Switch Retro Indie Games

Switch Retro Indie Games

Music, monkeys, and farts

A.J. Maciejewski

Written by for Rapid Fire Reviews on

The Switch's library is full of all sorts of old-school experiences so let's take a look at 5 noteworthy titles.

Old School Musical Review Switch ★★★★☆

Here we have a rhythm parody game with plenty of familiar classics on display and loads of catchy toe-tapping tunes.

Old School Musical screenshot
Error: license plate cannot be found

Old School Musical is a fantastically fun-filled game. It may not be the most in-depth rhythm game to ever be created but the amount of humour and charm is exceptional. You play as two brothers who grew up on a secluded island with their abusive mother. Although that sounds serious, watching her whip her boys into shape is nothing short of hilarious. However, they soon discover a strange sphere and get warped to a space station. From there, they enter different worlds that are based on classic video games. You'll come across parodies of Mega Man, Metal Gear, Teenage Mutant Ninja Turtles, and many more. The game is basically played by tapping or holding down buttons to match the onscreen prompts. It's very simple to learn but there are various difficulty settings so rhythm game professionals can have some fun with it even though genre newbies will likely find it to be more enjoyable.

If you grew up in the '80s and '90s playing video games then Old School Musical is a must-play game for the nostalgia factor alone. Overall, if its simple and solid gameplay doesn't win you over then its humour and charm definitely will.

Old School Musical gameplay video →

The VideoKid Review Switch ★★☆☆☆

Remember the classic arcade game Paperboy? Well, The VideoKid is basically a modern interpretation of it so let's deliver some videos.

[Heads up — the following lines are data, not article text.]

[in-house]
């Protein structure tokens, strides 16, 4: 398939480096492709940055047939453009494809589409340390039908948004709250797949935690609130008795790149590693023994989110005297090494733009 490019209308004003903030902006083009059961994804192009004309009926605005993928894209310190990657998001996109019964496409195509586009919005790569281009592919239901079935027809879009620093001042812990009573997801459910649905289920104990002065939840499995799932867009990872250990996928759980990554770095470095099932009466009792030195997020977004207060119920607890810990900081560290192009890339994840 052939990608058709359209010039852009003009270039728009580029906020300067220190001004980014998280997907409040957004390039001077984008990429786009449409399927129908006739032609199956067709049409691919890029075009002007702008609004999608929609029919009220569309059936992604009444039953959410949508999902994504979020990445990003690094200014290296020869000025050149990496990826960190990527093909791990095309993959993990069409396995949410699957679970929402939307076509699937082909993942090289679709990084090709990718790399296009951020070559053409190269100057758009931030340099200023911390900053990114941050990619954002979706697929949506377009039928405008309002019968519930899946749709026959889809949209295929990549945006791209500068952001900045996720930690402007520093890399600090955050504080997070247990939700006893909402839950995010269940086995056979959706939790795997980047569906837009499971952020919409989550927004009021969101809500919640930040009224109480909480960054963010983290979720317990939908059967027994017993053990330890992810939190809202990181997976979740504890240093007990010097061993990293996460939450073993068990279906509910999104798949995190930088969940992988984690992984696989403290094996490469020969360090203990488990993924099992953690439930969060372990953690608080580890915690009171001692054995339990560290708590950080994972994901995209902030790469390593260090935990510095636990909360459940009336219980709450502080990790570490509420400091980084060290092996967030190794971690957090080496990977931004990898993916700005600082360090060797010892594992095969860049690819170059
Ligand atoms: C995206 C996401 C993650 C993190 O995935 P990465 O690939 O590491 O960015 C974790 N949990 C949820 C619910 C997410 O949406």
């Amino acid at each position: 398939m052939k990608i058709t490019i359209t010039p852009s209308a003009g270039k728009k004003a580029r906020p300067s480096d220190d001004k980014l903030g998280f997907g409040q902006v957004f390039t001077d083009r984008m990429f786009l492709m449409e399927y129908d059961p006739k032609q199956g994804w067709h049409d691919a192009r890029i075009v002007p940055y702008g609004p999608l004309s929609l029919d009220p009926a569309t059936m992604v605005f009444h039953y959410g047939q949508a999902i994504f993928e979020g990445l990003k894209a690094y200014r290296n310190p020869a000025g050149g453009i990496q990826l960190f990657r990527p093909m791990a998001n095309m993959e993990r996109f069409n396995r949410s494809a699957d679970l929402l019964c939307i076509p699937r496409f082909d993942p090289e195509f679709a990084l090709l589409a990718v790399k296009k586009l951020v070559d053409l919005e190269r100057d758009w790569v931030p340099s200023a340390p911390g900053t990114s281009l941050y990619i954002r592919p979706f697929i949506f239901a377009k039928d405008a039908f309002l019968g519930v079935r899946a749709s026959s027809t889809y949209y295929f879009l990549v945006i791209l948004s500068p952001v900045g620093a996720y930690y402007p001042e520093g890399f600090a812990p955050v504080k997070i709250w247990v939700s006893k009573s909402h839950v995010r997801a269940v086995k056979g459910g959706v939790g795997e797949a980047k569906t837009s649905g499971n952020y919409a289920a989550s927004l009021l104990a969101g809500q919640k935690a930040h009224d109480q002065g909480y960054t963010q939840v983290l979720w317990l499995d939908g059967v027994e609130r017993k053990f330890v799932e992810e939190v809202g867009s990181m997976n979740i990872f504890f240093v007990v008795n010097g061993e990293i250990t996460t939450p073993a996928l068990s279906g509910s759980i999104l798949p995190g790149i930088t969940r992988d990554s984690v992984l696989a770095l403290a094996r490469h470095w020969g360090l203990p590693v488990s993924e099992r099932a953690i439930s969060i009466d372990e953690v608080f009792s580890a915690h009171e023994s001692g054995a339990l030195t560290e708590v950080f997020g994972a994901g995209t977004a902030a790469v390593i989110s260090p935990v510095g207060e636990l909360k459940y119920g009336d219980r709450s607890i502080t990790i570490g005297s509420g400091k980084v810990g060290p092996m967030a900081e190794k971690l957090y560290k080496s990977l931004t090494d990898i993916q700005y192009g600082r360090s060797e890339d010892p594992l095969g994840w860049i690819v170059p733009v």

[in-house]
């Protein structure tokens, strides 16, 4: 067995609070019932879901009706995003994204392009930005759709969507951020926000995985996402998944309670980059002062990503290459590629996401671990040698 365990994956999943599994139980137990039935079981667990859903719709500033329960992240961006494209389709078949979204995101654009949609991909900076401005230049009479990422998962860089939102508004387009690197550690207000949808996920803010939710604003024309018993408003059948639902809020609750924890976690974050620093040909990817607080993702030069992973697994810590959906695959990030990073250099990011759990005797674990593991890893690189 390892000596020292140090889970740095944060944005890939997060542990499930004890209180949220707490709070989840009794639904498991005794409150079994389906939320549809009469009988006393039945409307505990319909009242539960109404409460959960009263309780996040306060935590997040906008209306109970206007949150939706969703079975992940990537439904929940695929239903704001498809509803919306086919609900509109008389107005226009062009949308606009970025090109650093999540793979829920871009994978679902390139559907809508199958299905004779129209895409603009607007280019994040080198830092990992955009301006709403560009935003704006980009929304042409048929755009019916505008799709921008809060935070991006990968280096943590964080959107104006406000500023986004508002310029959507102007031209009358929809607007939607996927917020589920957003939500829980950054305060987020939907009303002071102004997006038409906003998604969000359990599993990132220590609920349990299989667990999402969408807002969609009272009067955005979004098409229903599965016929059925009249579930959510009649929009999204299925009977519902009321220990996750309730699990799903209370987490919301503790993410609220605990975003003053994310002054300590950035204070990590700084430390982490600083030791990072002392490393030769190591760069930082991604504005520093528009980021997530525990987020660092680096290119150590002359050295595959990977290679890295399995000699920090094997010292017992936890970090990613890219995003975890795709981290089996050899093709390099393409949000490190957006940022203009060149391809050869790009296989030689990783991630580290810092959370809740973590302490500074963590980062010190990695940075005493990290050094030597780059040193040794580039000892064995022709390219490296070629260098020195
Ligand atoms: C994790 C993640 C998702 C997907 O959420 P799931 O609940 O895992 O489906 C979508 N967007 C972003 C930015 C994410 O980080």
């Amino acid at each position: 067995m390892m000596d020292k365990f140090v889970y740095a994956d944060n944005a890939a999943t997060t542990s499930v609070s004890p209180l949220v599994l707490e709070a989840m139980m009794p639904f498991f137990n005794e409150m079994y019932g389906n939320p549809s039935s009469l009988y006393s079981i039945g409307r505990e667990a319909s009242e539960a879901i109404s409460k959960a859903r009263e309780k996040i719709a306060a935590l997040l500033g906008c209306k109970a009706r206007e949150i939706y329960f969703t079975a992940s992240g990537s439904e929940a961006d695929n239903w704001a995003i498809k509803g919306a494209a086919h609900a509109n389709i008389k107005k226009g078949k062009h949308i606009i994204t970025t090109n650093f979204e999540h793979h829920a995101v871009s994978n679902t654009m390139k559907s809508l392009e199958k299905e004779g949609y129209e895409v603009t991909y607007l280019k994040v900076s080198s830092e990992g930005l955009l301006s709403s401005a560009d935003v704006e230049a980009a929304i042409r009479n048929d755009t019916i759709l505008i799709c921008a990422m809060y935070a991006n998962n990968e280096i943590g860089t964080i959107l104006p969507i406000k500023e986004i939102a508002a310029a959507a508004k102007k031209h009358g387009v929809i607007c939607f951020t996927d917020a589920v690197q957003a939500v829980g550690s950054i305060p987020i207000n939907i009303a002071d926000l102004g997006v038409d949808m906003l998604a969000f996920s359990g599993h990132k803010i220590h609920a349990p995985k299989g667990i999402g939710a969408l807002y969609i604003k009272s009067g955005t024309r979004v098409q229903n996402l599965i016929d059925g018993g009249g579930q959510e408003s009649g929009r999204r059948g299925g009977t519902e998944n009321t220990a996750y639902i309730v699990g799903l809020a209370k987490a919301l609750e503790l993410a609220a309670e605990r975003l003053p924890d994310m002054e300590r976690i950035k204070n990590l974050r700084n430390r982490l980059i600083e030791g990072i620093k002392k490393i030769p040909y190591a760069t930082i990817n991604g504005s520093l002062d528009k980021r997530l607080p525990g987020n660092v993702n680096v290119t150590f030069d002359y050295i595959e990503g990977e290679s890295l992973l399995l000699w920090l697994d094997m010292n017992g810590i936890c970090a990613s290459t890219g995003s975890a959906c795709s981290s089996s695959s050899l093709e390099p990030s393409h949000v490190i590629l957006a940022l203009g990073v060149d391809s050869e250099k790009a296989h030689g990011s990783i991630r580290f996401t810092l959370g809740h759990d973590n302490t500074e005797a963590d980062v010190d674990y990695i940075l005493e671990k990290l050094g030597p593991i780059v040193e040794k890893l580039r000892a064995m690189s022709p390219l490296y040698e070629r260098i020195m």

The VideoKid screenshot
It's Big Bird... get it?!

The fact that an indie developer felt compelled to essentially recreate Paperboy with modern voxel visuals is fairly perplexing. After playing The VideoKid, I still don't understand why they bothered. Just like with Paperboy, you'll likely play it for 15 minutes or so then gladly move on to something more entertaining. One aspect of The VideoKid that I don't get is its structure. You simply play over again from the beginning while trying to achieve the highest score that you can. Sure, it's procedurally generated but you'll recognize the repeated patterns almost immediately so what's the point? Even unlocking stuff at the store doesn't do enough to change things up.

The best part about The VideoKid is that there are tons of references to retro pop culture but unlike Old School Musical, the references here are purely cosmetic and don't add much to the fun. Looking at blocky versions of Inspector Gadget, Alvin and the Chipmunks, and The Simpsons is cool but that doesn't make the game good. In fact, its frustrating collision detection will force you to memorize how to pass each obstacle instead of testing your reflexes and gaming skills. As a result, it ends up being one irritating game.

Observing all the retro references in The VideoKid is only exciting for a few minutes. Once the novelty wears off, you're left with a shallow and repetitive take on a classic arcade game that doesn't hold up well for today's standards.

The VideoKid gameplay video →

Monkey King: Master of the Clouds Review Switch ★☆☆☆☆

Chuka Taisen (AKA Cloud Master) is an arcade shmup from the late '80s. As a direct port, is Monkey King: Master of the Clouds any good?

Monkey King: Master of the Clouds screenshot
That green haired doofus creeps me out a little